Friends ask me if I am excited to be going home to South Africa. I explain that I am excited about making the trip, although not too happy about the length of the flight to get there. I am excited to see family and to introduce my family to cousins they have never met. I look forward to eating my favorite chocolates, peppermint crisps and candy sherbet sweets. I look forward to once again enjoying the beauty of Cape Town and seeing animals in the Game Park, But I am not going home.
Yes, I was born and raised there and it was certainly the home of my early years, but I have spent my adulthood in America. The country I was raised in is a different place and I am a different person, so on this trip I am more of a visitor than a citizen.
I had a very happy childhood and good memories of living there and through these posts I would like to share those memories. While I am there I will post the new memories that I am creating.
What I loved most about Messina (Musina) were the evenings. Once supper was over we would leave the non-air conditioned house, turn of all the lights, and sit on deck chairs on the lawn.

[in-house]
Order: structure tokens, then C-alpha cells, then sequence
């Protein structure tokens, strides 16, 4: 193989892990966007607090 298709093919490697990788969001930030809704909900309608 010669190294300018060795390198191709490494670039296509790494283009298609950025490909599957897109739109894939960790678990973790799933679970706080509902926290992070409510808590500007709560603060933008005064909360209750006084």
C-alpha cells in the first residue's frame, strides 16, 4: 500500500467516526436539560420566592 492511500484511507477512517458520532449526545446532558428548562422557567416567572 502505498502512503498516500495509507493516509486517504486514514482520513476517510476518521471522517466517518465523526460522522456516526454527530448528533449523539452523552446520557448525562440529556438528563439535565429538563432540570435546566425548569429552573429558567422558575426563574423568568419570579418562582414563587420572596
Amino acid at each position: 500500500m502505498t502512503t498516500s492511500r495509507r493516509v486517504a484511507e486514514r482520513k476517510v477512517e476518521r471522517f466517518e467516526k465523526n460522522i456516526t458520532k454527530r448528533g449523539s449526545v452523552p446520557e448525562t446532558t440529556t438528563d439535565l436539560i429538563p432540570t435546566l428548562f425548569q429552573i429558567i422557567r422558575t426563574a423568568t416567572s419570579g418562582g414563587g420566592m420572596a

I would sink into the chair and feel like I was in a kaleidoscope, surrounded by black with a roof of silver above me. I would hang my head back and gaze up at the Milky Way, that path of stars, like Dorothy’s yellow brick road, sweeping across the sky. I would pick out the Southern Cross and the Three Sisters and watch for a shooting star. When I saw one I believed that a fairy was born.
Some nights we would see sheet lightning in the distance. It seldom meant rain but occasionally it would change to fork lightning and thunder and blessed rain, that would pound on the tin roof and blow in through the open windows.
Every night at about 7.30 I would see a steady light move across the sky. I knew it was the nightly flight from Johannesburg to London. I never had dreams of being on that flight or longed to travel. I was content to sit on the chair with my feet tucked under me in case of stinging scorpions, and be soothed by the quiet murmur of my parents voices.
I do not know if flights still pass over my hometown but I think I will ask the pilot and then watch for it on this trip back to South Africa.